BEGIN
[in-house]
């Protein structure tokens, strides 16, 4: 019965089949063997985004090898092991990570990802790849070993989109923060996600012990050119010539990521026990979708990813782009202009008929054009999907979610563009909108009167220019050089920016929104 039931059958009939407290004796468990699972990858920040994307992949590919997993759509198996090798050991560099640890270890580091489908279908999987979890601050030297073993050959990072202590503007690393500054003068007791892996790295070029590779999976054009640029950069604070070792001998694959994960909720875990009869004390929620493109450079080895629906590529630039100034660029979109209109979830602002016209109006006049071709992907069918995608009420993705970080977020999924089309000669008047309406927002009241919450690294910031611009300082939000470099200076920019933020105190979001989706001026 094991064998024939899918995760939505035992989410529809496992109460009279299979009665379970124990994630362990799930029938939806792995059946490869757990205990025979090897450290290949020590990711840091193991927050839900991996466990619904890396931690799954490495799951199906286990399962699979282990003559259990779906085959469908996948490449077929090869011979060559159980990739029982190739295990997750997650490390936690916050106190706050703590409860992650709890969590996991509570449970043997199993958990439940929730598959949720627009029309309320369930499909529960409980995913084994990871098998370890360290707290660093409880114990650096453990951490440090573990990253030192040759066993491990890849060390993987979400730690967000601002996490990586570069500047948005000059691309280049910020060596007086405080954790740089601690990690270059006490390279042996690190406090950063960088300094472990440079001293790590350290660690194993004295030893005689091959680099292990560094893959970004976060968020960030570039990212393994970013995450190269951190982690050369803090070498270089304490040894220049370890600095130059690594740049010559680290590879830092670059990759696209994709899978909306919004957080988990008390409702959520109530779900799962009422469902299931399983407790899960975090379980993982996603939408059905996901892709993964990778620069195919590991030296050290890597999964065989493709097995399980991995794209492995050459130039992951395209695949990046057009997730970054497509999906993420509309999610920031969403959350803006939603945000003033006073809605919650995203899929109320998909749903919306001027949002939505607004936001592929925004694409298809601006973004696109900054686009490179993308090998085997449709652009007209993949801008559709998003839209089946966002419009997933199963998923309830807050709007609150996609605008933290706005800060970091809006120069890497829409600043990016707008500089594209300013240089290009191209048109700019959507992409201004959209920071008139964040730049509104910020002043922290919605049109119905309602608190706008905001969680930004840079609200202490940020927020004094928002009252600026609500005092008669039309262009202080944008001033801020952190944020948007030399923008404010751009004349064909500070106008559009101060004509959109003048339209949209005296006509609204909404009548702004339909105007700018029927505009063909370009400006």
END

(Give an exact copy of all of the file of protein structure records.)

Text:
[in-house]
């Protein structure tokens, strides 16, 4: 019965089949063997985004090898092991990570990802790849070993989109923060996600012990050119010539990521026990979708990813782009202009008929054009999907979610563009909108009167220019050089920016929104 039931059958009939407290004796468990699972990858920040994307992949590919997993759509198996090798050991560099640890270890580091489908279908999987979890601050030297073993050959990072202590503007690393500054003068007791892996790295070029590779999976054009640029950069604070070792001998694959994960909720875990009869004390929620493109450079080895629906590529630039100034660029979109209109979830602002016209109006006049071709992907069918995608009420993705970080977020999924089309000669008047309406927002009241919450690294910031611009300082939000470099200076920019933020105190979001989706001026 094991064998024939899918995760939505035992989410529809496992109460009279299979009665379970124990994630362990799930029938939806792995059946490869757990205990025979090897450290290949020590990711840091193991927050839900991996466990619904890396931690799954490495799951199906286990399962699979282990003559259990779906085959469908996948490449077929090869011979060559159980990739029982190739295990997750997650490390936690916050106190706050703590409860992650709890969590996991509570449970043997199993958990439940929730598959949720627009029309309320369930499909529960409980995913084994990871098998370890360290707290660093409880114990650096453990951490440090573990990253030192040759066993491990890849060390993987979400730690967000601002996490990586570069500047948005000059691309280049910020060596007086405080954790740089601690990690270059006490390279042996690190406090950063960088300094472990440079001293790590350290660690194993004295030893005689091959680099292990560094893959970004976060968020960030570039990212393994970013995450190269951190982690050369803090070498270089304490040894220049370890600095130059690594740049010559680290590879830092670059990759696209994709899978909306919004957080988990008390409702959520109530779900799962009422469902299931399983407790899960975090379980993982996603939408059905996901892709993964990778620069195919590991030296050290890597999964065989493709097995399980991995794209492995050459130039992951395209695949990046057009997730970054497509999906993420509309999610920031969403959350803006939603945000003033006073809605919650995203899929109320998909749903919306001027949002939505607004936001592929925004694409298809601006973004696109900054686009490179993308090998085997449709652009007209993949801008559709998003839209089946966002419009997933199963998923309830807050709007609150996609605008933290706005800060970091809006120069890497829409600043990016707008500089594209300013240089290009191209048109700019959507992409201004959209920071008139964040730049509104910020002043922290919605049109119905309602608190706008905001969680930004840079609200202490940020927020004094928002009252600026609500005092008669039309262009202080944008001033801020952190944020948007030399923008404010751009004349064909500070106008559009101060004509959109003048339209949209005296006509609204909404009548702004339909105007700018029927505009063909370009400006």